So this is Kyoto! In the dim light of this narrow street, the houses take on a strange, almost unnatural appearance.
The guide calls us to the door of the silk weaver's house. A woman, seated inside on the floor, is folding paper in the ancient art of origami. She invites us to enter, reminding us to remove our shoes before we step onto the tatami (mats) that cover the floor.
The only unusual part of this tour is that the guide is a six-foot, four-inch American, the woman folding paper is black, and it's not Kyoto at all - this Japanese house and street are in Boston - inside a museum.
The house, the tour, and the paper folder are all a part of a program at the Boston Children's Museum to give Americans a greater awareness of what Japan and the Japanese people are like. Several other organizations across the United States share this same objective.
A recent survey conducted by the Japanese paper Yomiuri Shimbun and the Gallup Organization showed that American public opinion of Japan is at its lowest point in years. But Mike Spock, director of the museum, asserts it's not just because of the US-Japan trade imbalance. He attributes it to ''an imbalance of understanding.''
Mr. Spock says that although the Japanese know a great deal about Americans, Americans know practically nothing about the Japanese. ''Some of our opinions are still based on old World War II movies.''
There are many organizations in the US that seek to promote better understanding between the two countries. But Spock says that most reach only the very well educated, or the ''Japanophile'' - Americans who already have a yen for the culture. He wants more groups to try to eliminate this lack of understanding among the general public.
To help New Englanders understand Japan better, the Children's Museum is establishing a permanent Japanese exhibit, including Kyo-no-machiya, a 100 -year-old house brought over from Kyoto in 1979.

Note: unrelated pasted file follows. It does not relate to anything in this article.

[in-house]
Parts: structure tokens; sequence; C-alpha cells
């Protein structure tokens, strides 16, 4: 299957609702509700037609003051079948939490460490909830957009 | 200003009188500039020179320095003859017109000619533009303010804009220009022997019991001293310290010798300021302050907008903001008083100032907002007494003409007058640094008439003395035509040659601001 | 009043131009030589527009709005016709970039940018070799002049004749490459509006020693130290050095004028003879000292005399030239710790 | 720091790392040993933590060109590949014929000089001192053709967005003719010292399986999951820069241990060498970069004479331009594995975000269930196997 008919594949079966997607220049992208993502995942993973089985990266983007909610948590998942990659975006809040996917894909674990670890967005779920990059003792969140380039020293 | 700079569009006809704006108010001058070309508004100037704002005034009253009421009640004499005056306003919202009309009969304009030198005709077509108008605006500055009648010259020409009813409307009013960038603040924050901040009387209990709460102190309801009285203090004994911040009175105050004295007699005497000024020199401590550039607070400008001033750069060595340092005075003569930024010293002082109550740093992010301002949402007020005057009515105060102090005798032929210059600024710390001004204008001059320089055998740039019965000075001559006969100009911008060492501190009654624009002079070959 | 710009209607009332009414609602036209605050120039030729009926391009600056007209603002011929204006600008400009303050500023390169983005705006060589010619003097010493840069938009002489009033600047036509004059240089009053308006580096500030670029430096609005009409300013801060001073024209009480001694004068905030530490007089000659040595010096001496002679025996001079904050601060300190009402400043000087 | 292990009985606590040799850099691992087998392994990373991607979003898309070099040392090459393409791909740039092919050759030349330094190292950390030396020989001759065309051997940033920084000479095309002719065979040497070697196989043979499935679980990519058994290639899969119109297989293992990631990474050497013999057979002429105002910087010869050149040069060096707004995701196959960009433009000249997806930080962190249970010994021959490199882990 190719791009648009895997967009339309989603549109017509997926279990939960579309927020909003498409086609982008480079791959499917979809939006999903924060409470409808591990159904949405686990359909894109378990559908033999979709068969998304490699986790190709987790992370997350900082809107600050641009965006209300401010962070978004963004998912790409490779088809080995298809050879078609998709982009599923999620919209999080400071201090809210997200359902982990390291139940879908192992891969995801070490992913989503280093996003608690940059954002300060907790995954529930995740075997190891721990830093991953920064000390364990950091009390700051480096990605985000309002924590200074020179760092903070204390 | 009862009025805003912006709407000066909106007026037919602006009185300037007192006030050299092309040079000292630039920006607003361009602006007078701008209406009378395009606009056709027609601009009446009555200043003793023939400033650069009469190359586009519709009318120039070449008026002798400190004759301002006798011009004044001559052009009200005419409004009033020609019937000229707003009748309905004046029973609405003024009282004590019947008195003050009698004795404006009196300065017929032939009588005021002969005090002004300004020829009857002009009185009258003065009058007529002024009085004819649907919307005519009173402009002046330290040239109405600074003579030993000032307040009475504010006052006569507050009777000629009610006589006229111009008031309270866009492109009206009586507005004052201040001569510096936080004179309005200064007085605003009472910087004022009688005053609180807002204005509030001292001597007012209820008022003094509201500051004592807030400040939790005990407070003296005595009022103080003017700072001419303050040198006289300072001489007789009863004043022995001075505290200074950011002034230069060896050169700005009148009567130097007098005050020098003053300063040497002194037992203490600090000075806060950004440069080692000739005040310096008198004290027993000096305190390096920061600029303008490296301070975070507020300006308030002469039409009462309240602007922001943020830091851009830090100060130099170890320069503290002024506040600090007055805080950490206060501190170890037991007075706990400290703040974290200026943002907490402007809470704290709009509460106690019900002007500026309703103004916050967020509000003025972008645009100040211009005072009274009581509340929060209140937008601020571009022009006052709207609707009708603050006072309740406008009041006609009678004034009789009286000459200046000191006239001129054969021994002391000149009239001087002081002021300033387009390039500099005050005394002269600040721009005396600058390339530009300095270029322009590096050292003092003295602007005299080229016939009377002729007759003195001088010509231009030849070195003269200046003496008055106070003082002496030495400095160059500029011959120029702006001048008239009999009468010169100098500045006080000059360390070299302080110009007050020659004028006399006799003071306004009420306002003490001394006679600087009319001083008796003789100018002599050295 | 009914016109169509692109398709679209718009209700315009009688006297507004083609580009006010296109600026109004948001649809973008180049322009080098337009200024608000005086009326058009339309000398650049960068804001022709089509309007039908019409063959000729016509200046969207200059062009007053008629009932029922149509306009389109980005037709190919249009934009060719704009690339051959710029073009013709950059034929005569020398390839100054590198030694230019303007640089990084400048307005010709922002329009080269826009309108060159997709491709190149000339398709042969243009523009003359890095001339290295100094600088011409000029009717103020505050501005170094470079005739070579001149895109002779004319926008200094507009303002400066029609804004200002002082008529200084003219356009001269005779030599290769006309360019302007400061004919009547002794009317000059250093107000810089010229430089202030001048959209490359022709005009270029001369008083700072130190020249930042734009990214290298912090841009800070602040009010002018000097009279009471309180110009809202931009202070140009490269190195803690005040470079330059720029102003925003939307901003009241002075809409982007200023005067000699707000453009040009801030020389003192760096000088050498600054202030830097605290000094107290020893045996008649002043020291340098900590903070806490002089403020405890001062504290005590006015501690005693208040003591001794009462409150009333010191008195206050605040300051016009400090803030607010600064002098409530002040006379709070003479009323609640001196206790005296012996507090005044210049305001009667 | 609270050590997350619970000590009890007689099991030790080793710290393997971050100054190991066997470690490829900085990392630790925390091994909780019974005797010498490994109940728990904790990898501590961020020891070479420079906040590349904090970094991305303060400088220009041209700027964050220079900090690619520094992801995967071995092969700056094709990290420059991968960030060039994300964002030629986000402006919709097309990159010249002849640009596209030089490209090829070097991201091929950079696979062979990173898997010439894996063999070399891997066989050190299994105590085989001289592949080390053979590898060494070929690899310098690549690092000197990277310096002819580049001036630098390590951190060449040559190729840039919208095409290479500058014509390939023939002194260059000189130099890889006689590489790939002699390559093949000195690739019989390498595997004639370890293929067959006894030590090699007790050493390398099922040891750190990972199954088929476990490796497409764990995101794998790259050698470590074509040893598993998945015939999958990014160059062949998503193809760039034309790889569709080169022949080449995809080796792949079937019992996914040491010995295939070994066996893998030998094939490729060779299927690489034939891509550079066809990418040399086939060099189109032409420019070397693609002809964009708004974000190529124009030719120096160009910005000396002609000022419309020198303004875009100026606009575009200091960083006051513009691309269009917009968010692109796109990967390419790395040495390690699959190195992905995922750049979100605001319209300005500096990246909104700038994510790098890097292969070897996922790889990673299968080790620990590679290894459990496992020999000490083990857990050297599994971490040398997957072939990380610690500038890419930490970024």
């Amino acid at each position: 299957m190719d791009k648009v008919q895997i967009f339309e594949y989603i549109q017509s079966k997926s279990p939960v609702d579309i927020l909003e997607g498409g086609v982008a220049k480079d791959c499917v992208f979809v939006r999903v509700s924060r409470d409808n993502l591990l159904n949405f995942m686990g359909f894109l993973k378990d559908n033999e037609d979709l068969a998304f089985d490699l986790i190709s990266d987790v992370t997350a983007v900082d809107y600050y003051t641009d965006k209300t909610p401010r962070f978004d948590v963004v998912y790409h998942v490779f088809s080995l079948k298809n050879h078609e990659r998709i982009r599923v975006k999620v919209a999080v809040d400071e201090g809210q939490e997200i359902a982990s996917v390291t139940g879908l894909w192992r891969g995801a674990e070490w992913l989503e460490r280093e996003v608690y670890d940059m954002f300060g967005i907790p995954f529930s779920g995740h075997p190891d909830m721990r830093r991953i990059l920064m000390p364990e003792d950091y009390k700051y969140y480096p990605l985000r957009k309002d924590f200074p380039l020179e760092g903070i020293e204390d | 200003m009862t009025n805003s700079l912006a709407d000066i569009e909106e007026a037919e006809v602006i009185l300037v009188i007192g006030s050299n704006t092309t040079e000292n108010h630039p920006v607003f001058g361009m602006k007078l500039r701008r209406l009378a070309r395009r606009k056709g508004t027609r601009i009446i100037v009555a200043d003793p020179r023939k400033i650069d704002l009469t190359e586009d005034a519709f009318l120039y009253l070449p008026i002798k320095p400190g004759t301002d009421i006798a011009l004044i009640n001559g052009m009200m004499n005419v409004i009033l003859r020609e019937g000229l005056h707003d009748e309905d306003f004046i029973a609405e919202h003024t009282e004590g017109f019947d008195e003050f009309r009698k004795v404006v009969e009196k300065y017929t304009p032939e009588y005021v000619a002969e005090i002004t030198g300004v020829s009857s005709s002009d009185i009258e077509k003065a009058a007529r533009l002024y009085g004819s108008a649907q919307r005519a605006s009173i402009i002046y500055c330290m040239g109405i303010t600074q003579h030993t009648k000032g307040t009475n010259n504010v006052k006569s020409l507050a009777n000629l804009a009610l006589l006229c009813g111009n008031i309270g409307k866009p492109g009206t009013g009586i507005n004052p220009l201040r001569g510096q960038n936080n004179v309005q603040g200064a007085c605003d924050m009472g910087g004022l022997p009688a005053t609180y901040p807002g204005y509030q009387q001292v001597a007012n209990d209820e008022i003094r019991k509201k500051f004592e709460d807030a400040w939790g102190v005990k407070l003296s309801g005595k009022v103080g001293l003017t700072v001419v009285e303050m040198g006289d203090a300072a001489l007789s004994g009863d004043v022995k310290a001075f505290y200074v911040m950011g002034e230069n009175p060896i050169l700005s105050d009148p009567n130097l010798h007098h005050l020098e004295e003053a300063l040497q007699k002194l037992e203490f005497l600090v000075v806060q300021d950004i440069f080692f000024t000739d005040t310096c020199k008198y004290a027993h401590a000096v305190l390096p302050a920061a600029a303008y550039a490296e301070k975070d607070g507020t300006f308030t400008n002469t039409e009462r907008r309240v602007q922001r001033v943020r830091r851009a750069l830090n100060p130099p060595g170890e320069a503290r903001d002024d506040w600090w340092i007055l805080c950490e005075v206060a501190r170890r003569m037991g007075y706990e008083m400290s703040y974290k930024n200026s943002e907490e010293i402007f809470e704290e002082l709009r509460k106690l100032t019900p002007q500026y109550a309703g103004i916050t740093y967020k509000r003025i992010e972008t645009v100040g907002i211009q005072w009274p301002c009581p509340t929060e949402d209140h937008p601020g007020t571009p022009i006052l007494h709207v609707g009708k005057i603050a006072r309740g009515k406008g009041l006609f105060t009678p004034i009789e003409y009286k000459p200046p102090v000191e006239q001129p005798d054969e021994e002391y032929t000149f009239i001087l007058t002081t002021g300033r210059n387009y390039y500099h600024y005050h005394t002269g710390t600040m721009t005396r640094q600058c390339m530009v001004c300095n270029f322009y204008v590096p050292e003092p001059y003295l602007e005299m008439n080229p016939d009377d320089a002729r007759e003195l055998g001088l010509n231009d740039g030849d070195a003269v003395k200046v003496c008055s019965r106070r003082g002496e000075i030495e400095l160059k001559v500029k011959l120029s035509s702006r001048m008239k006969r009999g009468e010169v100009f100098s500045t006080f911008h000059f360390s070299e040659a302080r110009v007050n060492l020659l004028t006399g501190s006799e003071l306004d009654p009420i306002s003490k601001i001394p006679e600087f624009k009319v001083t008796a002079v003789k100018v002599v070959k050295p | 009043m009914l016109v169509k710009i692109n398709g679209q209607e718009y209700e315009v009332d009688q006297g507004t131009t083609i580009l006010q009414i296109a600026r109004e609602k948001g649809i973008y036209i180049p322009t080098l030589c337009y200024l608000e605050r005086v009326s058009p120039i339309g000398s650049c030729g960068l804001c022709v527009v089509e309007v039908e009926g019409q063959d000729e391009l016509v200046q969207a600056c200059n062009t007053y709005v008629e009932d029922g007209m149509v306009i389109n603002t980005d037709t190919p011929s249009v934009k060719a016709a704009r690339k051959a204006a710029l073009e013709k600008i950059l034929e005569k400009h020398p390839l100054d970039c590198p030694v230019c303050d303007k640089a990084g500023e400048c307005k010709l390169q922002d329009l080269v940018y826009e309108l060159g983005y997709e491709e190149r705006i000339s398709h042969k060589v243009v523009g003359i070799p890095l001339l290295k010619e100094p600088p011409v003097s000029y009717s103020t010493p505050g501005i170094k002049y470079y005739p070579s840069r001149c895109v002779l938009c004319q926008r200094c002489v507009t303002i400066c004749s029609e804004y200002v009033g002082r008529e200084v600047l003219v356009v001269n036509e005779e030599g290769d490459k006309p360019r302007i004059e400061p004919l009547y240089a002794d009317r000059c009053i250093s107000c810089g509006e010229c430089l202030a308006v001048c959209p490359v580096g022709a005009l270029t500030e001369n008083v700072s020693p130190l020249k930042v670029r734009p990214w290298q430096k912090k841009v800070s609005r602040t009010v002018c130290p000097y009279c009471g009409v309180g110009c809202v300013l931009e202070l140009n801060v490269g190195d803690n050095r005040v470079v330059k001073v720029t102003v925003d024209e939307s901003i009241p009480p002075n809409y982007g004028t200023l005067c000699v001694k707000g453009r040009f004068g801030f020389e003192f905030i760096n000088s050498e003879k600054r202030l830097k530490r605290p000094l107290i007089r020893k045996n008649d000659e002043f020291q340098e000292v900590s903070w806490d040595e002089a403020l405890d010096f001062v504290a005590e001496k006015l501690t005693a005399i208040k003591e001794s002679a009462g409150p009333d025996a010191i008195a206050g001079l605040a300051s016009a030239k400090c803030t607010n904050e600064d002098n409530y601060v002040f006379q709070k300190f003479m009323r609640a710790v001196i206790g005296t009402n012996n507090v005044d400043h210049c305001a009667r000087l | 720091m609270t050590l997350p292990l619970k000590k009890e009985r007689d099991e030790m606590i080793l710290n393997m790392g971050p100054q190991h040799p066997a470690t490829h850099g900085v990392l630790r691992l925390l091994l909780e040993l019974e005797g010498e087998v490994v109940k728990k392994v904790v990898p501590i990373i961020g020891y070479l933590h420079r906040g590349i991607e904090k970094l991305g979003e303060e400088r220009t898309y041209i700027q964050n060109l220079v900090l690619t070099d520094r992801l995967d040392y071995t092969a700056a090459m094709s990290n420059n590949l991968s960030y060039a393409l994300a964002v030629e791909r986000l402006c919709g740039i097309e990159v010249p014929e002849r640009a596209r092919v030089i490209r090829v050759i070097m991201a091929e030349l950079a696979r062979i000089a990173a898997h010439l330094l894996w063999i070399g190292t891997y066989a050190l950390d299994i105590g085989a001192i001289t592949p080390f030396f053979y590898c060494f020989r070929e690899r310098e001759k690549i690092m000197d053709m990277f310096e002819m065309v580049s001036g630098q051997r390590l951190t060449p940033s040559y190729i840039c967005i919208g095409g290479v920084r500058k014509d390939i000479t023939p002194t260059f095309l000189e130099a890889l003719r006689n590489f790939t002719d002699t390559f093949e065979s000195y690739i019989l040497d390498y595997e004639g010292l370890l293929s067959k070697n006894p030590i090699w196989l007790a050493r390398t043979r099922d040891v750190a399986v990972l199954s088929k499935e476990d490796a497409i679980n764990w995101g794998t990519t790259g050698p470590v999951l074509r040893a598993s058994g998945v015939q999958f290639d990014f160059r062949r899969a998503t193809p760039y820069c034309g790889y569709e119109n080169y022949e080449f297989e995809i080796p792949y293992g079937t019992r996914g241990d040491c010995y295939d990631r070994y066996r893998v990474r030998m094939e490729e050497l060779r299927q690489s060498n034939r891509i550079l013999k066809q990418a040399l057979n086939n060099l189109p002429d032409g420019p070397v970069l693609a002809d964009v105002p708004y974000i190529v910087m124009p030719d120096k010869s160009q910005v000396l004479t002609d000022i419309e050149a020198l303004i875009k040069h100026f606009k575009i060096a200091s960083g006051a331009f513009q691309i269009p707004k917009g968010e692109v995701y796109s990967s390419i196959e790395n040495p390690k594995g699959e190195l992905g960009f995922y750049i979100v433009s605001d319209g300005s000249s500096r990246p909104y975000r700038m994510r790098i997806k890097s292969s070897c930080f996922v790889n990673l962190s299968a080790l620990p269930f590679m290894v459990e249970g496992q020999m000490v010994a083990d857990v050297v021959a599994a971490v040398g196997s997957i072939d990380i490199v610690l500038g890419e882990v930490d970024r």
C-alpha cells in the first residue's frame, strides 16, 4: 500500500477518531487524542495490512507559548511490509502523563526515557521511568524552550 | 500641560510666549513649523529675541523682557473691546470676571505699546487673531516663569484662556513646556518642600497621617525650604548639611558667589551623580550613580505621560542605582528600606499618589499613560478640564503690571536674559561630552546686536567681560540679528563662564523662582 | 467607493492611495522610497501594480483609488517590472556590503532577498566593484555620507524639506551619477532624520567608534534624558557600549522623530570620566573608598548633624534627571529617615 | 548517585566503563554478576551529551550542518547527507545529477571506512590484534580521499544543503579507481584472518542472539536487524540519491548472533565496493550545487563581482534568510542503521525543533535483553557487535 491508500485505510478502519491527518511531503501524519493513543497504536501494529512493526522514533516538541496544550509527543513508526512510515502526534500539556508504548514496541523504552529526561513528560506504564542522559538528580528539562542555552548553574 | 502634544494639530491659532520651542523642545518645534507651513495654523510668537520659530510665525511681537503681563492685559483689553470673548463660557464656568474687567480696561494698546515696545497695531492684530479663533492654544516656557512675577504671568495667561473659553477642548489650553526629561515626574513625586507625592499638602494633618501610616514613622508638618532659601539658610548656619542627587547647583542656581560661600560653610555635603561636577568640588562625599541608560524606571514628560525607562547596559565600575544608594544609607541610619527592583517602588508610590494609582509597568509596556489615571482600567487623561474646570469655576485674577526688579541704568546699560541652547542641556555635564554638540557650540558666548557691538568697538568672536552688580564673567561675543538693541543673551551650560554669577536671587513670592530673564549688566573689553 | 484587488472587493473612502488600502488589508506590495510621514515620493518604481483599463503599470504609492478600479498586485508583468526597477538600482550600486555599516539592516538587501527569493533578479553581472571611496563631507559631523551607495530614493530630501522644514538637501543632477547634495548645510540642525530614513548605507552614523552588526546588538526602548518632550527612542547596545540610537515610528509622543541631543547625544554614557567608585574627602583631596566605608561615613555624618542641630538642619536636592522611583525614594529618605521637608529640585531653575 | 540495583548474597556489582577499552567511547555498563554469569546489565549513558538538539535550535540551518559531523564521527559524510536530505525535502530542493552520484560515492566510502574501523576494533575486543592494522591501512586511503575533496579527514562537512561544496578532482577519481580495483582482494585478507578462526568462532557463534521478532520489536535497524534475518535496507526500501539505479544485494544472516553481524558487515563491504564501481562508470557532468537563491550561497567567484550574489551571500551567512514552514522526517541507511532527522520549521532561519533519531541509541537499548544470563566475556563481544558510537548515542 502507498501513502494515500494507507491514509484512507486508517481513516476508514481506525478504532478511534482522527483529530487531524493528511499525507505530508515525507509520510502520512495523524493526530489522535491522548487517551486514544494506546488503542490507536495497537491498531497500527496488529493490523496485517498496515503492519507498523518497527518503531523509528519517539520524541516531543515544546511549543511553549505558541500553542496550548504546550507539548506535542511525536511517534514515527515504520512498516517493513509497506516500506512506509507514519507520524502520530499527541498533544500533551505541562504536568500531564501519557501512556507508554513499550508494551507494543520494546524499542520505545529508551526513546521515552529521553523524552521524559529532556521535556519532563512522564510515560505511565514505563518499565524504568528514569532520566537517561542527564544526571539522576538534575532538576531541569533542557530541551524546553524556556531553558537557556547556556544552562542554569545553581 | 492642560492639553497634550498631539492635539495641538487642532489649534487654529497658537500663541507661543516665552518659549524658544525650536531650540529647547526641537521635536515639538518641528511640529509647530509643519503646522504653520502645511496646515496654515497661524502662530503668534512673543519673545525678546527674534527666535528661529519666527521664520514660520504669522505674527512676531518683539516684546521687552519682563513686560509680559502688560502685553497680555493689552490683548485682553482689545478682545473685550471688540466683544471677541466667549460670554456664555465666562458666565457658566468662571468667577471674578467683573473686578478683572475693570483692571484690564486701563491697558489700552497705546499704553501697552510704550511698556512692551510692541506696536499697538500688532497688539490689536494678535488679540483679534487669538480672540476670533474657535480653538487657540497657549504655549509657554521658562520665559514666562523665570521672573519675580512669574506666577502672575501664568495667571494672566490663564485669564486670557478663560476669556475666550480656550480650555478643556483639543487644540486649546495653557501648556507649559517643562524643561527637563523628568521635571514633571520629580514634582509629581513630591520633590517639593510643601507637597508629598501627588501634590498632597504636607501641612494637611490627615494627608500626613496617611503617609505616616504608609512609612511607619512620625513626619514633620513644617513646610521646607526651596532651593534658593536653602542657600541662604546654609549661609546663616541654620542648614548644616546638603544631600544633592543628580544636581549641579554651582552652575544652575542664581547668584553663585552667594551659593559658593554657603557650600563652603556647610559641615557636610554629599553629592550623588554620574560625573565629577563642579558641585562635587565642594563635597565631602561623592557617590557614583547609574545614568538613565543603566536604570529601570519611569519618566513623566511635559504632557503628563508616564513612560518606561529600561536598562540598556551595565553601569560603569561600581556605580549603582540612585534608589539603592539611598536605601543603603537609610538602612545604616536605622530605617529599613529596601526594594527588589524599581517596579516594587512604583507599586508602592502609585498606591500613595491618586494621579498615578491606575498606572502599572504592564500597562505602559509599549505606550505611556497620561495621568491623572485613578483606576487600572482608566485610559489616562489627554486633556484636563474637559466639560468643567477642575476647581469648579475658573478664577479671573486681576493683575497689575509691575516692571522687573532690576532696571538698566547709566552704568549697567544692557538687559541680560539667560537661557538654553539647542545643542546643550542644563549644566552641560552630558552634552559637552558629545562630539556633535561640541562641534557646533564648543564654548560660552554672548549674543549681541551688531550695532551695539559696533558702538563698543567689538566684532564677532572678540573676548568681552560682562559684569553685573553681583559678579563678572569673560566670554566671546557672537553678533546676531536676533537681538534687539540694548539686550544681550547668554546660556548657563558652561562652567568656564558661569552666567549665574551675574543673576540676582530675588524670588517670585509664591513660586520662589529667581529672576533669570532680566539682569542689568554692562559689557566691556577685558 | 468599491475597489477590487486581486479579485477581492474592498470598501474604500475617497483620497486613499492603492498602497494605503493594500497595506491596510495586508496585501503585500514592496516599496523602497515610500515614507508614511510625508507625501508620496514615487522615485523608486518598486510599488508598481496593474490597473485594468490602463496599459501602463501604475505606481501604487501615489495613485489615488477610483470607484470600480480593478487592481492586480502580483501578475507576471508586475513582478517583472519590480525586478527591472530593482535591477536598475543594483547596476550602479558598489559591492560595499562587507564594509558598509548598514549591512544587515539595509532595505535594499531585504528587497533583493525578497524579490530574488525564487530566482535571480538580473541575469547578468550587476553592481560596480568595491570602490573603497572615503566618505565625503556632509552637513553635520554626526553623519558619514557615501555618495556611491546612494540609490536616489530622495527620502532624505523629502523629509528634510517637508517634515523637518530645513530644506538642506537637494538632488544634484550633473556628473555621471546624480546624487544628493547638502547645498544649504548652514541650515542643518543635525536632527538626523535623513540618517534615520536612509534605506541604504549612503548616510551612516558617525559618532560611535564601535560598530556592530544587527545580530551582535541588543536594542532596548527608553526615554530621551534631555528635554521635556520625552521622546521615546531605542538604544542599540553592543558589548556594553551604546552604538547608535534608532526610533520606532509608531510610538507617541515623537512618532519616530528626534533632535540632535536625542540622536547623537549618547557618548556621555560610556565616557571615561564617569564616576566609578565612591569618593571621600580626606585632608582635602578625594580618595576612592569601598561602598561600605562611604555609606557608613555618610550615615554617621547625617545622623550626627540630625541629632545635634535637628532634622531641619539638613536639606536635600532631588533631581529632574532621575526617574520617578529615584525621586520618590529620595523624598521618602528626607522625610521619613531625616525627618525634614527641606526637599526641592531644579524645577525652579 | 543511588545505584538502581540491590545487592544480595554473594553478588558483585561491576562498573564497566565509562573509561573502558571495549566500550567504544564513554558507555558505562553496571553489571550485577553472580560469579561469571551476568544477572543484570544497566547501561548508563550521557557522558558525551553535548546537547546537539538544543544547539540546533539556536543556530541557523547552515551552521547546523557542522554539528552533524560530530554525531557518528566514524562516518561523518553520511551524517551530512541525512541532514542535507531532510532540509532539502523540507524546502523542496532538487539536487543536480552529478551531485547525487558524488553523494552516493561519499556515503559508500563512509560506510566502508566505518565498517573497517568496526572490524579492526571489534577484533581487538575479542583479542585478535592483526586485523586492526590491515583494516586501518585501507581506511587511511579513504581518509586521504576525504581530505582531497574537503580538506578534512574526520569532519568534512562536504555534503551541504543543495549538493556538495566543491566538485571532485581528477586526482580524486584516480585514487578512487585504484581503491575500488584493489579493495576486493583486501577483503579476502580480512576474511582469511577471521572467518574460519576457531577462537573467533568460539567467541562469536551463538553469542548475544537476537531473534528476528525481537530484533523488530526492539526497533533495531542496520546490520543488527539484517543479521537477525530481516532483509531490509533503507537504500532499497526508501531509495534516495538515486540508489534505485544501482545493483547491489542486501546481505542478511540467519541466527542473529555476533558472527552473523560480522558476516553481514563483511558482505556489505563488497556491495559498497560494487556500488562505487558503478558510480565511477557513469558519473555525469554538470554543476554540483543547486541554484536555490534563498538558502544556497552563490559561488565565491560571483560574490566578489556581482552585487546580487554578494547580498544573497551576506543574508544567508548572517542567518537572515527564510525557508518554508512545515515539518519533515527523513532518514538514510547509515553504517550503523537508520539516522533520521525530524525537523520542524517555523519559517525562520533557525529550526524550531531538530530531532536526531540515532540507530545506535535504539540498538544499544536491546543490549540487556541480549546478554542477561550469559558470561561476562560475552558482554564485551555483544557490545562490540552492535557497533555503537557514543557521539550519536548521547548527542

The six-room house, which Spock compares with ''a rambling old Victorian,'' was the home of a 14th-generation silk-weaving family. It has been carefully restored, retaining its original beauty, and furnished with modern appliances and plumbing.
Some school groups have tried out chopsticks at meals in the house, and a couple of classes have spent the night there. But Spock notes that the house is only one part of the program. The museum sponsors courses for business people and tourists traveling to Japan. It offers seminars on art and architecture. And there are language courses.
Spock hopes that as the program is successful, other organizations will approach Japan-US relations at a broader level and reach more Americans.
The Japanese, too, are taking an interest in the museum's down-to-earth approach to teaching Americans about the Land of the Rising Sun. Funding from the Japanese government and corporations has long been available to sponsor university-level Japanese studies, business conferences, and tours of such groups as the Kabuki theater.
Now money is being made available for this more general approach. The City of Kyoto and the Keidanren, the Japanese Federation of Economic Organizations, are helping the museum raise $1 million for the ongoing support of their program.
Other organizations are working to make Americans more familiar with the Japanese culture:
* Youth for Understanding, an exchange program, will send 400 American teen-agers to Japan this summer for eight weeks. Coordinator Karen Rudnick says the program is a great way to break down barriers. ''Every one of our kids is received equally and with the same amount of love.''
* The Associated Japan-America Societies of the United States sponsors chapters in 16 states. Virginia Petree, executive director of the organization, says it offers programs that deal with women's lives, urban problems, transportation, and criminal justice in Japan. She says that ''by doing things that really look at how the two societies deal with the problems we both face, we can contribute a lot to one another.''
* The Japan Society is reaching out with its newly initiated Caravan Program. It is a speaking tour by several Japanese people who represent business, academia, and the news media. This year they will give talks in cities from Los Angeles to Little Rock, Ark.